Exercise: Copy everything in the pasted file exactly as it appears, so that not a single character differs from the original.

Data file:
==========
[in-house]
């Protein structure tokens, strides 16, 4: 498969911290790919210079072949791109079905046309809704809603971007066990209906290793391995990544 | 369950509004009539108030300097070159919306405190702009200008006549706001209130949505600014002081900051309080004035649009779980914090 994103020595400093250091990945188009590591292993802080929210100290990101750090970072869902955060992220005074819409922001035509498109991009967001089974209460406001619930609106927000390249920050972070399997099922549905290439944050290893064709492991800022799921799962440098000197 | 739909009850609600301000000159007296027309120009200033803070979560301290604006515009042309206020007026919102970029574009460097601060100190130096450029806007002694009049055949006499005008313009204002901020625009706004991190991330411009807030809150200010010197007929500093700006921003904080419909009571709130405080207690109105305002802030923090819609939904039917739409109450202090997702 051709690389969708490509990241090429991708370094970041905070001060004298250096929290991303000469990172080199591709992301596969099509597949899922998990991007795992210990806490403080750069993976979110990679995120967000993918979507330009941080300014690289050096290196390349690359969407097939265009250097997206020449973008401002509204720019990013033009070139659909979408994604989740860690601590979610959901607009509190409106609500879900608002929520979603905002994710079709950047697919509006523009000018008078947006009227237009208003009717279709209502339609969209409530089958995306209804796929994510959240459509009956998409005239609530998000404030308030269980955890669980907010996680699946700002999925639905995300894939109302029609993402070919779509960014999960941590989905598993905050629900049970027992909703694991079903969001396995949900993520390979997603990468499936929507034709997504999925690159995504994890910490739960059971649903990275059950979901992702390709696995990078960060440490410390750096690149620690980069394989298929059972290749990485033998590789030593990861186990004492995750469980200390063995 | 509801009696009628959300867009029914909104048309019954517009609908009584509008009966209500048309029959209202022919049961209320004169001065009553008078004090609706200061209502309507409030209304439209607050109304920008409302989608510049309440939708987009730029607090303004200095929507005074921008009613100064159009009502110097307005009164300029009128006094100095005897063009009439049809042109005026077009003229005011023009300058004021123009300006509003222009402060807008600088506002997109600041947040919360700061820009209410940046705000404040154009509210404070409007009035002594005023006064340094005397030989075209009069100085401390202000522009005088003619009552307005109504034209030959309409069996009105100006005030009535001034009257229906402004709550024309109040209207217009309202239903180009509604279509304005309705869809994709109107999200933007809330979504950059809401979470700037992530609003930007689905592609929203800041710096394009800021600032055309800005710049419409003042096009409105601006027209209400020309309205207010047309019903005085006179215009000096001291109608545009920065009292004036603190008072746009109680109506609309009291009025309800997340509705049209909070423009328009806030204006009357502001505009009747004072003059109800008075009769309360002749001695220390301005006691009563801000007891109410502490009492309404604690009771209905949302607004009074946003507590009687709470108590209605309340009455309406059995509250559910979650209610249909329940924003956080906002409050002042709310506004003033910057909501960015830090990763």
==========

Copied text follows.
[in-house]
């Protein structure tokens, strides 16, 4: 498969911290790919210079072949791109079905046309809704809603971007066990209906290793391995990544 | 369950509004009539108030300097070159919306405190702009200008006549706001209130949505600014002081900051309080004035649009779980914090 994103020595400093250091990945188009590591292993802080929210100290990101750090970072869902955060992220005074819409922001035509498109991009967001089974209460406001619930609106927000390249920050972070399997099922549905290439944050290893064709492991800022799921799962440098000197 | 739909009850609600301000000159007296027309120009200033803070979560301290604006515009042309206020007026919102970029574009460097601060100190130096450029806007002694009049055949006499005008313009204002901020625009706004991190991330411009807030809150200010010197007929500093700006921003904080419909009571709130405080207690109105305002802030923090819609939904039917739409109450202090997702 051709690389969708490509990241090429991708370094970041905070001060004298250096929290991303000469990172080199591709992301596969099509597949899922998990991007795992210990806490403080750069993976979110990679995120967000993918979507330009941080300014690289050096290196390349690359969407097939265009250097997206020449973008401002509204720019990013033009070139659909979408994604989740860690601590979610959901607009509190409106609500879900608002929520979603905002994710079709950047697919509006523009000018008078947006009227237009208003009717279709209502339609969209409530089958995306209804796929994510959240459509009956998409005239609530998000404030308030269980955890669980907010996680699946700002999925639905995300894939109302029609993402070919779509960014999960941590989905598993905050629900049970027992909703694991079903969001396995949900993520390979997603990468499936929507034709997504999925690159995504994890910490739960059971649903990275059950979901992702390709696995990078960060440490410390750096690149620690980069394989298929059972290749990485033998590789030593990861186990004492995750469980200390063995 | 509801009696009628959300867009029914909104048309019954517009609908009584509008009966209500048309029959209202022919049961209320004169001065009553008078004090609706200061209502309507409030209304439209607050109304920008409302989608510049309440939708987009730029607090303004200095929507005074921008009613100064159009009502110097307005009164300029009128006094100095005897063009009439049809042109005026077009003229005011023009300058004021123009300006509003222009402060807008600088506002997109600041947040919360700061820009209410940046705000404040154009509210404070409007009035002594005023006064340094005397030989075209009069100085401390202000522009005088003619009552307005109504034209030959309409069996009105100006005030009535001034009257229906402004709550024309109040209207217009309202239903180009509604279509304005309705869809994709109107999200933007809330979504950059809401979470700037992530609003930007689905592609929203800041710096394009800021600032055309800005710049419409003042096009409105601006027209209400020309309205207010047309019903005085006179215009000096001291109608545009920065009292004036603190008072746009109680109506609309009291009025309800997340509705049209909070423009328009806030204006009357502001505009009747004072003059109800008075009769309360002749001695220390301005006691009563801000007891109410502490009492309404604690009771209905949302607004009074946003507590009687709470108590209605309340009455309406059995509250559910979650209610249909329940924003956080906002409050002042709310506004003033910057909501960015830090990763």